I am most proud of how the people of Sonoma County, the community, and the SAY Board of Directors and the organization have come together and welcomed me. This, coupled with leading a team of professionals who are respected and known experts in serving youth and families, makes me most proud of the decision I made to make Sonoma County my home.

What is your biggest challenge today?

Our biggest challenge today is in understanding the new set of barriers that youth face layered with the long term effects of trauma associated with the current pandemic and the frequency of reoccurring natural disasters. As the COVID-19 pandemic continues to blanket Sonoma County and sweep across the United States and the world, we consistently discover a complicated array of brand-new obstacles that only intensify the issues that were already present in serving the homeless youth population.

From an organizational perspective, our ongoing pursuit of securing funding for operations and programming to serve Sonoma County’s homeless youth remains a challenge.

These young people are resilient but have very limited options without SAY. Therefore, we are focused on diversifying our funding sources and revenue streams so that we can continually expand our services to support these youth. This, alongside our efforts to cultivate and increase our donor base, presents us with the unique challenge to secure additional funding opportunities in a COVID-19 reality.

As we work to sustain and maintain our infrastructure, we continue engaging our community and relying on our valued relationships to help change the lives of the homeless youth we serve.

What is the next major project either under way or on the horizon?

SAY is celebrating its 50th Anniversary in 2021. As we plan our 50th Anniversary year efforts and activities (whether virtual or live) a strong effort will be made to renew donor relationships and link our new strategic vision and objectives with a dynamic, new development plan and smart program initiatives that will fund and sustain SAY for the next fifty years.

What product or service would/or is helping you do your job more effectively?

With the increase in demand for virtual platforms, ensuring that our IT infrastructure is reliable and secure is fundamental to our sustainability and scalability. Smart investments in hardware, software, network services and the right team to manage it in a post-COVID world has elevated the importance of this service need in helping organizations to minimize disruptions in their operations.

How do you think your profession will change in the next five years?

The nonprofit world is competitive and funders will be focusing on high impact organizations that deliver the best results. According to the Stanford Social Innovation Review’s article on creating High-Impact Nonprofits, there are six practices that high-impact nonprofits use to achieve extraordinary impact. Striving towards these goals will help nonprofits to remain relevant and competitive:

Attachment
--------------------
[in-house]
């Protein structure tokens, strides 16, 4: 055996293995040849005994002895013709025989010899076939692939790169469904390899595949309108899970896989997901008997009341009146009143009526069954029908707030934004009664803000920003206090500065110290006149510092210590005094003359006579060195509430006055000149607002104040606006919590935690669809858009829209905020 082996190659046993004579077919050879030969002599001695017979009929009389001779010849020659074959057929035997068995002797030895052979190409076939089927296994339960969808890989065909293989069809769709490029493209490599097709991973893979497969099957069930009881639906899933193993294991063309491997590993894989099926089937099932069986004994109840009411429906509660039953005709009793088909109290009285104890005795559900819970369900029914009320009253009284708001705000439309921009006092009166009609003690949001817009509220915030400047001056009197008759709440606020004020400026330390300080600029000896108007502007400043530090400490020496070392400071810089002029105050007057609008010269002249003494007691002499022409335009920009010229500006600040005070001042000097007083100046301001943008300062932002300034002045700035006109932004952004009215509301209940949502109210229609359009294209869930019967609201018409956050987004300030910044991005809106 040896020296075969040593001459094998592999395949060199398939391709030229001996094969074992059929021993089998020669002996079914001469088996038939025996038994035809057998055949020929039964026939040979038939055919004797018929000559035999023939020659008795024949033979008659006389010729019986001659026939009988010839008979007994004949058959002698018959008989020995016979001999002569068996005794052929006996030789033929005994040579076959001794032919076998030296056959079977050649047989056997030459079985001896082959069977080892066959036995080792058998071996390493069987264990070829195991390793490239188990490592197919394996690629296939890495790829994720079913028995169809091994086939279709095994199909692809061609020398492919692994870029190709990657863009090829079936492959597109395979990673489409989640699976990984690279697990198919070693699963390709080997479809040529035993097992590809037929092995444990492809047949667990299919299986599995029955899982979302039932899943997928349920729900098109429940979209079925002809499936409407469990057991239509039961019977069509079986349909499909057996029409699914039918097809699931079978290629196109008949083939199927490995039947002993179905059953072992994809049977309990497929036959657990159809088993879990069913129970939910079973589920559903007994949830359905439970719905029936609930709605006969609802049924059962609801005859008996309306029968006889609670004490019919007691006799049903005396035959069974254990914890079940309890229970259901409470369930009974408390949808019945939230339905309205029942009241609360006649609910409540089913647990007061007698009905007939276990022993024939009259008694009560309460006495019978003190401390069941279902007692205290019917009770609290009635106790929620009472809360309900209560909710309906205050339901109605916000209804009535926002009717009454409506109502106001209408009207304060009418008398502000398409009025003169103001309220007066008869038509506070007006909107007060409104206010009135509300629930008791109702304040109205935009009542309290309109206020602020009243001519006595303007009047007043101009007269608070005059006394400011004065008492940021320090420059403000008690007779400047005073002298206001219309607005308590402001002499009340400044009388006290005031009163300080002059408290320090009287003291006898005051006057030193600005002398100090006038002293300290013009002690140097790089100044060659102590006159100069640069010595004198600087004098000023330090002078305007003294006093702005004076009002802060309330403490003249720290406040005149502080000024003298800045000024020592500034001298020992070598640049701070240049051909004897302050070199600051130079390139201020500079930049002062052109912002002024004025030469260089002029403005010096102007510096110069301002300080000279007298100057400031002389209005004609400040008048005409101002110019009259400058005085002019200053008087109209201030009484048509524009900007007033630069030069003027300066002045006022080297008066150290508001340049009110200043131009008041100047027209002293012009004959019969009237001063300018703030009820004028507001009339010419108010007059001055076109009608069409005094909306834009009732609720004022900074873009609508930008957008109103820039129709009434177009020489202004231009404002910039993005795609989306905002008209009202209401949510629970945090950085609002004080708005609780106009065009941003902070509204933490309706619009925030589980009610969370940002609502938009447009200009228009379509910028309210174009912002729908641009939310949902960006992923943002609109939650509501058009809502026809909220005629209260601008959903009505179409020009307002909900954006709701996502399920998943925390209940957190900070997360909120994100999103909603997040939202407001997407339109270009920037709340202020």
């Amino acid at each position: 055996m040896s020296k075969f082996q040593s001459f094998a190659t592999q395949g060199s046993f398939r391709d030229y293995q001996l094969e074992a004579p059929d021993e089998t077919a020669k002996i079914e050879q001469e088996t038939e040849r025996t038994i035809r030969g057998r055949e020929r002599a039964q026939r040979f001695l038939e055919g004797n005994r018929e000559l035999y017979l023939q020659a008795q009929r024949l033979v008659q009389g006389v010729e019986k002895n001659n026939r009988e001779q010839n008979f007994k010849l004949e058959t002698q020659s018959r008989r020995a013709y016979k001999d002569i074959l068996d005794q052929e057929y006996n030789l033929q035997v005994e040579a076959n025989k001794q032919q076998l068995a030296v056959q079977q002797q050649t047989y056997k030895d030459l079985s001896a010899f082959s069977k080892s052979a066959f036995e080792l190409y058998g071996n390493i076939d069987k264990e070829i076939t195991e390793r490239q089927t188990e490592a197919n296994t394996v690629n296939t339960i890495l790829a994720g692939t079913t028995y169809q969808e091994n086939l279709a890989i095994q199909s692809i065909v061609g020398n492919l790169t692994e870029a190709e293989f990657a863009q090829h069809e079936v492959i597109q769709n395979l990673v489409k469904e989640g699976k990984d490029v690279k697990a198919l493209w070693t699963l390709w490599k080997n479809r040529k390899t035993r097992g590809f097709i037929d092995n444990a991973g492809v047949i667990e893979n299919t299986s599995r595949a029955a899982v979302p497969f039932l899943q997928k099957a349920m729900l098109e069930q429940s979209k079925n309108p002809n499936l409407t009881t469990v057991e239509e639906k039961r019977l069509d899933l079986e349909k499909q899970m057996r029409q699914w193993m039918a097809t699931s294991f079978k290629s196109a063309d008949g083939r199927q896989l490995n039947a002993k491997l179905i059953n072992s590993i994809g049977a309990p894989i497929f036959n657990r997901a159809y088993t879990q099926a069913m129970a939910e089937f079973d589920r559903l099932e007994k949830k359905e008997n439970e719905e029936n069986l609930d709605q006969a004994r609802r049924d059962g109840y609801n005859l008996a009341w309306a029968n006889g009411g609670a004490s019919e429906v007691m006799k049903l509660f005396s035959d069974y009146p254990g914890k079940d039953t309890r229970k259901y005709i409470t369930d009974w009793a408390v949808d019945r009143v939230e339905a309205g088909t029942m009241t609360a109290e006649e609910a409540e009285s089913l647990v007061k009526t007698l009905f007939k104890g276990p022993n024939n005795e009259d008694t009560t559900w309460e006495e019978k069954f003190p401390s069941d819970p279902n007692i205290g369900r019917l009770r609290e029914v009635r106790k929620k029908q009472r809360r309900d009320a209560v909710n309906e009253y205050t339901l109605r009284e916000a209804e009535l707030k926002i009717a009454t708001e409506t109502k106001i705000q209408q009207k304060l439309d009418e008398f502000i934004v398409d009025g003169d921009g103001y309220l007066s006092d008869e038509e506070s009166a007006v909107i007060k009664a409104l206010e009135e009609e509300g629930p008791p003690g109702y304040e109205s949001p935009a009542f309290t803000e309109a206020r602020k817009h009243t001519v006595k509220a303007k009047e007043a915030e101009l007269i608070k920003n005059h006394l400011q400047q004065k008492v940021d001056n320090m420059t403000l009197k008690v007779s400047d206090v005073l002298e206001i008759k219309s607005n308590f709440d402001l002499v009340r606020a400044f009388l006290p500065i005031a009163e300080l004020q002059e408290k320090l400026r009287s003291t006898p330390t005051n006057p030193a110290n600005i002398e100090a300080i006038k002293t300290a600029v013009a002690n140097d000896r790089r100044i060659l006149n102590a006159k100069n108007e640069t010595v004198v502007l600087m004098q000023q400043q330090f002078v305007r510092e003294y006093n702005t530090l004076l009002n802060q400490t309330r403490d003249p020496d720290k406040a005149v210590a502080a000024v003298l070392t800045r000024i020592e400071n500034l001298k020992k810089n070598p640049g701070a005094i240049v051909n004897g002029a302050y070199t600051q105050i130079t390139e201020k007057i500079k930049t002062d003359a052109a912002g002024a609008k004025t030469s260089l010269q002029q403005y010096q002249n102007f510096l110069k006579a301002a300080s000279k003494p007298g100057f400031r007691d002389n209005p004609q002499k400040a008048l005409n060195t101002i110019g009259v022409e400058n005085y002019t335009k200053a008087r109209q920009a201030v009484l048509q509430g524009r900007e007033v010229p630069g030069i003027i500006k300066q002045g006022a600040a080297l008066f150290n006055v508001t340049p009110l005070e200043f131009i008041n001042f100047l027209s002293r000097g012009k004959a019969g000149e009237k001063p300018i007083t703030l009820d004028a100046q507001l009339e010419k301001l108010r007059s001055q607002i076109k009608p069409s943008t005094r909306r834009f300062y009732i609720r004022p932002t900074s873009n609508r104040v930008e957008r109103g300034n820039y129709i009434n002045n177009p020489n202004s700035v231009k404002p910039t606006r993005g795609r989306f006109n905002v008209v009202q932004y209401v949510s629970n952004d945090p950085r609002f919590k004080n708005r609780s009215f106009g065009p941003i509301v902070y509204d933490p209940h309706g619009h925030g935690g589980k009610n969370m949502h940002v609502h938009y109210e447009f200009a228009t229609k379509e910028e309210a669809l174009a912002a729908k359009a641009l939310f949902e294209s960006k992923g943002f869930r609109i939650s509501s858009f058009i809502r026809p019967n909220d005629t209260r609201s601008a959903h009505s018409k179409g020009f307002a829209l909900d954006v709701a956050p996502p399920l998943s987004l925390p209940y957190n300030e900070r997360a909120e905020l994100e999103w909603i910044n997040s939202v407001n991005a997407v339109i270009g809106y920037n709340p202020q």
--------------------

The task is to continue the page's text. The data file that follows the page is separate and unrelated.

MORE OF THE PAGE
1. Serve and Advocate

2. Make Markets Work

3. Inspire Evangelists

4. Nurture Nonprofit Networks

5. Master the Art of Adaptation

6. Share Leadership

Describe a fond memory you have about working with a staff member or client of your organization?

This might seem odd to say, but my fondest memory was when I first took on the role of CEO in early March at SAY and we were all working together side-by-side in the workplace. A week later COVID hit and we have been working remotely ever since.

What other community involvement would you like people to know about?

I serve on the Sonoma County Workforce Investment Board (WIB), Sonoma County YMCA and Santa Rosa Community Health Board of Directors respectively.


Most admired businessperson outside your organization: Oprah Winfrey

Current reading: “Trauma Stewardship: An Everyday Guide to Caring for Self While Caring for Others” by Laura van Dernoot Lipsky with Connie Burk.

Most want to meet: Michelle Obama

Stress relievers: Working out, walking, hiking and FaceTiming with my family and new grandson Masen.

Favorite hobbies: Exploring new places and international traveling, staying at the family condo in Puerto Rico.

Social media you most use: Facebook and Instagram.

Buzz word from your industry you dislike the most: At-Risk Youth.

Typical day at the office: There is no typical anymore. Generally, I work out of the Dream Center. Most days are filled with phone calls or Zoom meetings. Zoom fatigue is real!

Best place to work outside of the office: I really enjoy working remotely when I visit my family in Ohio.

Words that best describe you: Dependable, compassionate logical, productive, loyal, cooperative, generous, friendly, amiable, good listener, empathetic, very likable, sincere, unassuming, and approaches activities with persistence and willingness.

Anita Maldonado


Social Advocates for Youth (SAY)

2447 Summerfield Rd., Santa Rosa 95405